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10 West Passage Pooled Fund) recognized the value of Travelers have expressed interest in gas and rest stops, interagency information sharing to promote continuity distances to destinations, tourism information, and of interregional travel. In addition to the physical data food locations. exchanges needed, however, they recognized the need for each agency to use consistent phrases with uniform definitions. Using the example of a traveler taking a trip Expectations Of Travelers through North Dakota and Minnesota, assume that one snow storm were to blanket both states with consistent In 1997, a set of 12 focus groups in six jurisdictions (New snowfall across the region. If the conditions in Minnesota York City, Washington, D.C., Boston, Philadelphia, Los were manually entered as "blizzard conditions," whereas Angeles, and Orange County, California) conducted by the conditions in North Dakota were manually entered as Charles River Associates captured the opinions of drivers "snow" (describing the same event), travelers might falsely about user expectations of critical components of a traveler be led to believe that conditions were worse in Minnesota, information system (Charles River Associates Inc. 1997). when actually they were the same. The opinions of travelers were based on current traveler information practices at the time, which primarily included Travelers expect uniform descriptions of their entire route television and radio. A number of additional surveys since of travel from origin to destination. Interregional travel 1997 have confirmed these opinions. Traveler expectations involving multiple jurisdictions and potentially long travel for traveler information systems include the following: times presents a complicated challenge. Accuracy Rural Travelers (Commercial or Recreational) Timeliness Reliability Rural travel differs from urban and interregional travel in Convenience (ease of access and speed) several ways: Safety (of operation) Although nonrecurring incidents (such as crashes) may Through research conducted by the John A. Volpe Trans- be less frequent, the response and clearance time is portation Center, researchers assessed the expectations of often much greater. Because there are typically fewer drivers with experience using traveler information systems known route options, a crash on a rural route can cause to understand a more detailed set of requirements and expec- extremely long backups until clearance is completed. tations. This research found that experienced travelers seek The limited services (e.g., food, lodging, emergency the following (Lappin 2000): response) combined with inclement weather creates a more dangerous situation when weather events occur. Camera views that portray road conditions Unlike metropolitan areas where shelter and services Detailed information on incidents are nearby, rural travelers can remain stranded for days Direct measures of speed for each highway segment in extreme conditions that pose serious health risks. Travel time between user-selected origins and desti The long range of travel means that travelers often are nations not able to observe the conditions for their entire trip. Coverage of all major freeways and arterials It is not uncommon for rural travelers to begin trips En route access to good traffic information in clear conditions and encounter snow or ice within hours of departing. Transit riders and travelers who are seeking information to support their choice of mode, have a separate set of needs In summary, traveler information needs of rural travelers for traveler information. These needs include various types are summarized as follows: of static information (such as bus schedule information, fare information, security information, safety information, Information about current and short-term future accessibility information, and overall summaries of services weather and road conditions and information about offered). In addition, transit travelers have a set of needs for accidents and other incidents are consistently highest real-time transit information such as updated real-time bus in priority for rural travelers. arrival and departure information and service changes or The second highest priority is information about outages (e.g., related to a crash or weather event). Finally, planned or unplanned events (incidents or roadwork) regular transit riders seeking information to help reach an that cause lengthy delays. unfamiliar area, or occasional transit users who are search- Travelers have stated a need for directions to their ing for transit options have a need for transit trip planning destination. services. Transit trip planning services are most often inter- Travelers have noted the need for travel times and tour- active systems on the Internet that allow users to enter origin ism information. and destination addresses and receive step-by-step direc-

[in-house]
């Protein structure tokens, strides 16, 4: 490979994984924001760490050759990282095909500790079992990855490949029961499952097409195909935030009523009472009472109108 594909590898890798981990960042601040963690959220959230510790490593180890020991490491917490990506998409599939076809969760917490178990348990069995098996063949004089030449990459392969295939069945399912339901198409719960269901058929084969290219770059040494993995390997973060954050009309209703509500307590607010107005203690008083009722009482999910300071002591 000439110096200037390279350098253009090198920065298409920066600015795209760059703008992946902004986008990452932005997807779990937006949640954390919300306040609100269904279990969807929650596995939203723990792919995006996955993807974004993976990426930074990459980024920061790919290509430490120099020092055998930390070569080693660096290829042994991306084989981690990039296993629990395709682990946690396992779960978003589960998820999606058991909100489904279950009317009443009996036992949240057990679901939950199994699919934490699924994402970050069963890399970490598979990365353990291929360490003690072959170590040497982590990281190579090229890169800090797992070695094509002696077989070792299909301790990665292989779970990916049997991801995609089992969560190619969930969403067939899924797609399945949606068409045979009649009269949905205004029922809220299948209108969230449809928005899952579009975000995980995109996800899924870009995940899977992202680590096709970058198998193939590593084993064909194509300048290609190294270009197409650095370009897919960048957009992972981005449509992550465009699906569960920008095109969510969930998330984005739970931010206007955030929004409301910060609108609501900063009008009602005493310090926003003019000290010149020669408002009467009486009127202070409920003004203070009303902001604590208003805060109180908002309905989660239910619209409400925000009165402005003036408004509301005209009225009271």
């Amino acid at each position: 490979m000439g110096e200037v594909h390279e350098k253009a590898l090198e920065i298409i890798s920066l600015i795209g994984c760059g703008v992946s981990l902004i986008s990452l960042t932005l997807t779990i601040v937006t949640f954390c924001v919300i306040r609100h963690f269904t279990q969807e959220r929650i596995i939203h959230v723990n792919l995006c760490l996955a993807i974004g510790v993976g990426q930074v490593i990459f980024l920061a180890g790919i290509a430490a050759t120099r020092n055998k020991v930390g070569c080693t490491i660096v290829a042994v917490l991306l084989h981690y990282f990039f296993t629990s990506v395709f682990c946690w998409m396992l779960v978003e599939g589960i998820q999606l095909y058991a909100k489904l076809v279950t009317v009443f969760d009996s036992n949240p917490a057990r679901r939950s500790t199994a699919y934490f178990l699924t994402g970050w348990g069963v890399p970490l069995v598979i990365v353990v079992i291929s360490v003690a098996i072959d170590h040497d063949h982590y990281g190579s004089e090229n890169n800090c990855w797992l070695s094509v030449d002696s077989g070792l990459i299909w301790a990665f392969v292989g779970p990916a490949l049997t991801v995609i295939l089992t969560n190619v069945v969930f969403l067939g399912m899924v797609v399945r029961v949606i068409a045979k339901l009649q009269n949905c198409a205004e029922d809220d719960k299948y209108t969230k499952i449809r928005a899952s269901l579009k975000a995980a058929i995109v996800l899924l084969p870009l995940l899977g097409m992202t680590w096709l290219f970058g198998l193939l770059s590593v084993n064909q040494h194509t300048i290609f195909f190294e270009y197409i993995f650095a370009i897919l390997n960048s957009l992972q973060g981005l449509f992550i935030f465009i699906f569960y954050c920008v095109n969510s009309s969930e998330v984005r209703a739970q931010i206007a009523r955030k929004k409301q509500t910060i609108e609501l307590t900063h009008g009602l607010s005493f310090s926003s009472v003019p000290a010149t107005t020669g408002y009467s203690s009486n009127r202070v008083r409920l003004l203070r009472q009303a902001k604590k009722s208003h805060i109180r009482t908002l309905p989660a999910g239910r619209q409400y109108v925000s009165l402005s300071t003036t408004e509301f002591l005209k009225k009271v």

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11 tions for using transit to reach the destination (Burks and Travelers' Satisfaction with the Current Systems Waddell 2001). In the survey of agencies currently operating traveler infor- Current Traveler Information Systems Ability to Meet mation systems, agencies were asked whether they believed Travelers' Expectations that travelers were satisfied with the coverage and delivery methods of their traveler information systems (based on In the survey of agencies operating traveler information sys- feedback received from travelers). The results are presented tems conducted within this project, agencies were asked to in Figures 4 and 5. rank how well their individual systems (511 and Web) meet the expectations of travelers in both rural and metro areas. In summary, the majority of negative feedback received The agencies' replies are presented in Figures 2 and 3. about traveler information systems has related to the FIGURE 2 Assessment of how well current 511 systems meet expectations on a scale of 1 to 10. FIGURE 3 Assessment of how well current traveler information websites meet expectations on a scale of 1 to 10.